Final first round contestant Courtenay Meredith explodes off the stage with ‘Rushing Doll’, examining the many facets of her identity with the passion and poise of the consummate performance poet. The women, while by no means humourless have certainly provided more degrees of earnestness overall, suggesting perhaps more maturity and confidence as serious poets.
Each judge offers up some of their own verse between heats, providing distinct styles of exemplary performance poetry. Professor McGovern begins with a couple of limericks and an extended introversion which rhymes together pretty much every word there is ending with ‘am’.
After the semifinals Dr. Colquhoun expounds an altogether more dramatic piece wherein the great Irish warrior Cu Chulainn faces off against Tumatauenga, the Māori war god. Finally, as the audience votes between the two finalists are counted, Sonja Renee regales us in a tribute to her Pentecostal roots, with a poem about playing tag and everything that tag is about.
Back to the semis, in summary: Taylor, Meredith, McCormick and Heath are invited back to the stage accompanied by the biggest surprise choice, John Carr: ‘I was rung on my mobile driving through the Panmure roundabout on the way home!’
Also first up, Carr once again runs long but no-one’s unentertained. Courtenay Meredith‘s ‘Auckland is Talking About Me’ sparks with the expressive lyricism we have quickly come to expect. Grace Taylor follows with similar intensity in a piece about not being her past, enjoyed by all though the judges felt she isn’t owning her message as much as she could.
Tim Heath then changes the mood in an amusingly touching ode to the untrained beauty of the nasturtium weed, leaving popular sensitive nerd Brad McCormick to bring our attention to the plight of ice-cream eaters in the face of global warming.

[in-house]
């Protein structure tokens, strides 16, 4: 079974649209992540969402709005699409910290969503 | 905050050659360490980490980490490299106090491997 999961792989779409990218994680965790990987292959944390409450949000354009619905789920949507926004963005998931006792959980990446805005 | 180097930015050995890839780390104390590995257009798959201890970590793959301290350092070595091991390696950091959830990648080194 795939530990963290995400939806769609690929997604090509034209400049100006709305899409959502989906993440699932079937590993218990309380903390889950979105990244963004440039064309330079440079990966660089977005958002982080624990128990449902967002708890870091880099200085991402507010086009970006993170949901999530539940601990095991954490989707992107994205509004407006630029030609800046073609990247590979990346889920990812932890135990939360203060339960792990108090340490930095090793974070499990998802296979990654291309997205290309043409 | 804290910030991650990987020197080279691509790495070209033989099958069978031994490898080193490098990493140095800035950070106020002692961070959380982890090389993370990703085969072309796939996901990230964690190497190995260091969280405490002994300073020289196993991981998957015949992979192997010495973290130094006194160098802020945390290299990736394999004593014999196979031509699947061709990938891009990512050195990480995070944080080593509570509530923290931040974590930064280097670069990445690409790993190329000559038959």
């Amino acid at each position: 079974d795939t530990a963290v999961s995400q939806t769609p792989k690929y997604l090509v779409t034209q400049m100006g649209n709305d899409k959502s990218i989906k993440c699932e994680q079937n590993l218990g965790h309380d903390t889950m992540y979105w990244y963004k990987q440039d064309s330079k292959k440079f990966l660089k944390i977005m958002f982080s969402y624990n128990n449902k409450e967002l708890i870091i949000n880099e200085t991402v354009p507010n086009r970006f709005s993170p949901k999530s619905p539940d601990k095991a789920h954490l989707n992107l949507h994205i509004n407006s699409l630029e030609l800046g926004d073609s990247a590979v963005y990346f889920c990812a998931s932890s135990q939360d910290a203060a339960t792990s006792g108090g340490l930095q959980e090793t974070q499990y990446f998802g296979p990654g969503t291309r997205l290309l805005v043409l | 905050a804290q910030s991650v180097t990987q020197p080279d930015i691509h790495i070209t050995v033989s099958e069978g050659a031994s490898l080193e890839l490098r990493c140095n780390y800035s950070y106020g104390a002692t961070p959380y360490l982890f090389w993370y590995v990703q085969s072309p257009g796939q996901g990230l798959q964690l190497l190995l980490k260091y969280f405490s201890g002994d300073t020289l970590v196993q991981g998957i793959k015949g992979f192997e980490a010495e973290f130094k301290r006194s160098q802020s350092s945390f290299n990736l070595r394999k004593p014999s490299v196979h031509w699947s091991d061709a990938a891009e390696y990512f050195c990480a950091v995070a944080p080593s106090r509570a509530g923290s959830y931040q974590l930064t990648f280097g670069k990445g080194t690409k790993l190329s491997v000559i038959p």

And then there are two, finalists that is. Courtenay Meredith and McCormick are my picks but the latter is sadly passed over for… you guessed it, John Carr, proving that competence and professionalism aren’t necessarily your most important assets when you can work an audience like silly putty in your hands.
Their final pieces, voted for by the audience, are as different as each of their previous entries; Courtenay’s staunchly endearing, cross-cultural dramatic power vs. Carr’s cheeky satirical commentary on domestic affairs. He has a tendency to slip into an American-sounding vernacular, but this doesn’t stop him taking away the grand prize.
Perhaps the presence of the comedy festival is an influence on such ceremonies, or maybe it’s inevitable with such a large crowd – the largest and loudest I’ve personally witnessed at a poetry reading – that the zeitgeist will lean more towards humorous intent than dramatic flair.
The whimsical, unmeasurable qualities of poetry combined with the variant personalities assessing the works in this pressure-cooker environment mean that anything could happen really, and the final result is a case in point.
All triumphs and upsets aside, Poetry Idol is a blast, taking the love-it-or-hate-it artform to a new level; making it perhaps more accessible to previous detractors.